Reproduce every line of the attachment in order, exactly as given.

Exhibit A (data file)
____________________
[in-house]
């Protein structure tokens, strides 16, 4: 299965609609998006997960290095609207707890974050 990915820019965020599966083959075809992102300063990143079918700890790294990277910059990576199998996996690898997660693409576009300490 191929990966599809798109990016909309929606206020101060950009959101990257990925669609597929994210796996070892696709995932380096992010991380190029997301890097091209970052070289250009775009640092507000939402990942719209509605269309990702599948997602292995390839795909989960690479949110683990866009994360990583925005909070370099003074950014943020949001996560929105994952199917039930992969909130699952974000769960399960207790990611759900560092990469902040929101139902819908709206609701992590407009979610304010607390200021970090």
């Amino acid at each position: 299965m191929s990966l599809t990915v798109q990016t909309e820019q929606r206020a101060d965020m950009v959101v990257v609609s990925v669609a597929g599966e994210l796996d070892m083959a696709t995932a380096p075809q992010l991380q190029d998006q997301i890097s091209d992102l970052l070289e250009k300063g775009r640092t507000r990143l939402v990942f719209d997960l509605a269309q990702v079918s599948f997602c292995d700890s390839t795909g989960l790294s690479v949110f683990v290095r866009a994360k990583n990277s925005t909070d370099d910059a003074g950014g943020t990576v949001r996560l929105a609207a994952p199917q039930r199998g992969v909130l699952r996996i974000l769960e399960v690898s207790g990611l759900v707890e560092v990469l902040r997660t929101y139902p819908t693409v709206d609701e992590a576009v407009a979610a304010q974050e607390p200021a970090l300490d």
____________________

[in-house]
């Protein structure tokens, strides 16, 4: 299965609609998006997960290095609207707890974050 990915820019965020599966083959075809992102300063990143079918700890790294990277910059990576199998996996690898997660693409576009300490 191929990966599809798109990016909309929606206020101060950009959101990257990925669609597929994210796996070892696709995932380096992010991380190029997301890097091209970052070289250009775009640092507000939402990942719209509605269309990702599948997602292995390839795909989960690479949110683990866009994360990583925005909070370099003074950014943020949001996560929105994952199917039930992969909130699952974000769960399960207790990611759900560092990469902040929101139902819908709206609701992590407009979610304010607390200021970090």
């Amino acid at each position: 299965m191929s990966l599809t990915v798109q990016t909309e820019q929606r206020a101060d965020m950009v959101v990257v609609s990925v669609a597929g599966e994210l796996d070892m083959a696709t995932a380096p075809q992010l991380q190029d998006q997301i890097s091209d992102l970052l070289e250009k300063g775009r640092t507000r990143l939402v990942f719209d997960l509605a269309q990702v079918s599948f997602c292995d700890s390839t795909g989960l790294s690479v949110f683990v290095r866009a994360k990583n990277s925005t909070d370099d910059a003074g950014g943020t990576v949001r996560l929105a609207a994952p199917q039930r199998g992969v909130l699952r996996i974000l769960e399960v690898s207790g990611l759900v707890e560092v990469l902040r997660t929101y139902p819908t693409v709206d609701e992590a576009v407009a979610a304010q974050e607390p200021a970090l300490d």